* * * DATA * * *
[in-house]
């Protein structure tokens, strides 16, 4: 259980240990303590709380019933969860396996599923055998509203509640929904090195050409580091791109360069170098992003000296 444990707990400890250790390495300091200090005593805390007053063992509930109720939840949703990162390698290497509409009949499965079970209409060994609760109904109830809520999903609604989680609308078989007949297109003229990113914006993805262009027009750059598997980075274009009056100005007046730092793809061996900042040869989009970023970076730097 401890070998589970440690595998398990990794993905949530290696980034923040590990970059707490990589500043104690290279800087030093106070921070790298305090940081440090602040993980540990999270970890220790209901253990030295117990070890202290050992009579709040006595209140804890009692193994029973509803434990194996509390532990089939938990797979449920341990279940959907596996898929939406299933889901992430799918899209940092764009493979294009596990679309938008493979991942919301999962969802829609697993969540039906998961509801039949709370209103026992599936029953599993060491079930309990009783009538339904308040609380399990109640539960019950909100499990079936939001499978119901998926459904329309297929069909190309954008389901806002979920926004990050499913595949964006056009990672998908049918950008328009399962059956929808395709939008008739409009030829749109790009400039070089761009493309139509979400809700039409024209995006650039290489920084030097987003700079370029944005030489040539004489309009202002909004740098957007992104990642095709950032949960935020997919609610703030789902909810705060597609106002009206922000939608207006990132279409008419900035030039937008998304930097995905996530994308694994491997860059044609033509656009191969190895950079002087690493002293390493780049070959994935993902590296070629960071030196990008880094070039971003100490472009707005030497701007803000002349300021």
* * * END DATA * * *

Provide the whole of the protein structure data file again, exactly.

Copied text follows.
[in-house]
């Protein structure tokens, strides 16, 4: 259980240990303590709380019933969860396996599923055998509203509640929904090195050409580091791109360069170098992003000296 444990707990400890250790390495300091200090005593805390007053063992509930109720939840949703990162390698290497509409009949499965079970209409060994609760109904109830809520999903609604989680609308078989007949297109003229990113914006993805262009027009750059598997980075274009009056100005007046730092793809061996900042040869989009970023970076730097 401890070998589970440690595998398990990794993905949530290696980034923040590990970059707490990589500043104690290279800087030093106070921070790298305090940081440090602040993980540990999270970890220790209901253990030295117990070890202290050992009579709040006595209140804890009692193994029973509803434990194996509390532990089939938990797979449920341990279940959907596996898929939406299933889901992430799918899209940092764009493979294009596990679309938008493979991942919301999962969802829609697993969540039906998961509801039949709370209103026992599936029953599993060491079930309990009783009538339904308040609380399990109640539960019950909100499990079936939001499978119901998926459904329309297929069909190309954008389901806002979920926004990050499913595949964006056009990672998908049918950008328009399962059956929808395709939008008739409009030829749109790009400039070089761009493309139509979400809700039409024209995006650039290489920084030097987003700079370029944005030489040539004489309009202002909004740098957007992104990642095709950032949960935020997919609610703030789902909810705060597609106002009206922000939608207006990132279409008419900035030039937008998304930097995905996530994308694994491997860059044609033509656009191969190895950079002087690493002293390493780049070959994935993902590296070629960071030196990008880094070039971003100490472009707005030497701007803000002349300021």